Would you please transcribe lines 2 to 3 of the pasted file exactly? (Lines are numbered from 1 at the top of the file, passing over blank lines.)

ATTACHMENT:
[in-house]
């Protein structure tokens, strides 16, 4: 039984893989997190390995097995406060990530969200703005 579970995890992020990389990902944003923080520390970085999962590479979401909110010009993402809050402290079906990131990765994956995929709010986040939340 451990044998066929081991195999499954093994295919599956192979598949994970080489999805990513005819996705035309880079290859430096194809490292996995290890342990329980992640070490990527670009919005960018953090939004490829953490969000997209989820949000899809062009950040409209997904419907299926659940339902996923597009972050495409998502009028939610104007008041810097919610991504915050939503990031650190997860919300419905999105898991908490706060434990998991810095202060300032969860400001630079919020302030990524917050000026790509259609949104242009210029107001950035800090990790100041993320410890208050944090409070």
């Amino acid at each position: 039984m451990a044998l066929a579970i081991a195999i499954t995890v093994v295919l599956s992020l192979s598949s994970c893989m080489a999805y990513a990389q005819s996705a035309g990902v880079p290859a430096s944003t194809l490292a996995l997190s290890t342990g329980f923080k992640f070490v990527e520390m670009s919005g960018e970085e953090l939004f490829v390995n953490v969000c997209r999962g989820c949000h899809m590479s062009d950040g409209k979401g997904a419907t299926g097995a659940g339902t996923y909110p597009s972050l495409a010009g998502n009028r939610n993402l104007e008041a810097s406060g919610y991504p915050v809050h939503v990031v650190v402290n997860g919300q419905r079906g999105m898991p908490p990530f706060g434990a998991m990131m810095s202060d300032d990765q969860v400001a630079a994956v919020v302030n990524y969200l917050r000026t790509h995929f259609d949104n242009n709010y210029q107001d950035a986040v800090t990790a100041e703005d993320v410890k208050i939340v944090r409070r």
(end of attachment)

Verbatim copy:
């Protein structure tokens, strides 16, 4: 039984893989997190390995097995406060990530969200703005 579970995890992020990389990902944003923080520390970085999962590479979401909110010009993402809050402290079906990131990765994956995929709010986040939340 451990044998066929081991195999499954093994295919599956192979598949994970080489999805990513005819996705035309880079290859430096194809490292996995290890342990329980992640070490990527670009919005960018953090939004490829953490969000997209989820949000899809062009950040409209997904419907299926659940339902996923597009972050495409998502009028939610104007008041810097919610991504915050939503990031650190997860919300419905999105898991908490706060434990998991810095202060300032969860400001630079919020302030990524917050000026790509259609949104242009210029107001950035800090990790100041993320410890208050944090409070």
């Amino acid at each position: 039984m451990a044998l066929a579970i081991a195999i499954t995890v093994v295919l599956s992020l192979s598949s994970c893989m080489a999805y990513a990389q005819s996705a035309g990902v880079p290859a430096s944003t194809l490292a996995l997190s290890t342990g329980f923080k992640f070490v990527e520390m670009s919005g960018e970085e953090l939004f490829v390995n953490v969000c997209r999962g989820c949000h899809m590479s062009d950040g409209k979401g997904a419907t299926g097995a659940g339902t996923y909110p597009s972050l495409a010009g998502n009028r939610n993402l104007e008041a810097s406060g919610y991504p915050v809050h939503v990031v650190v402290n997860g919300q419905r079906g999105m898991p908490p990530f706060g434990a998991m990131m810095s202060d300032d990765q969860v400001a630079a994956v919020v302030n990524y969200l917050r000026t790509h995929f259609d949104n242009n709010y210029q107001d950035a986040v800090t990790a100041e703005d993320v410890k208050i939340v944090r409070r």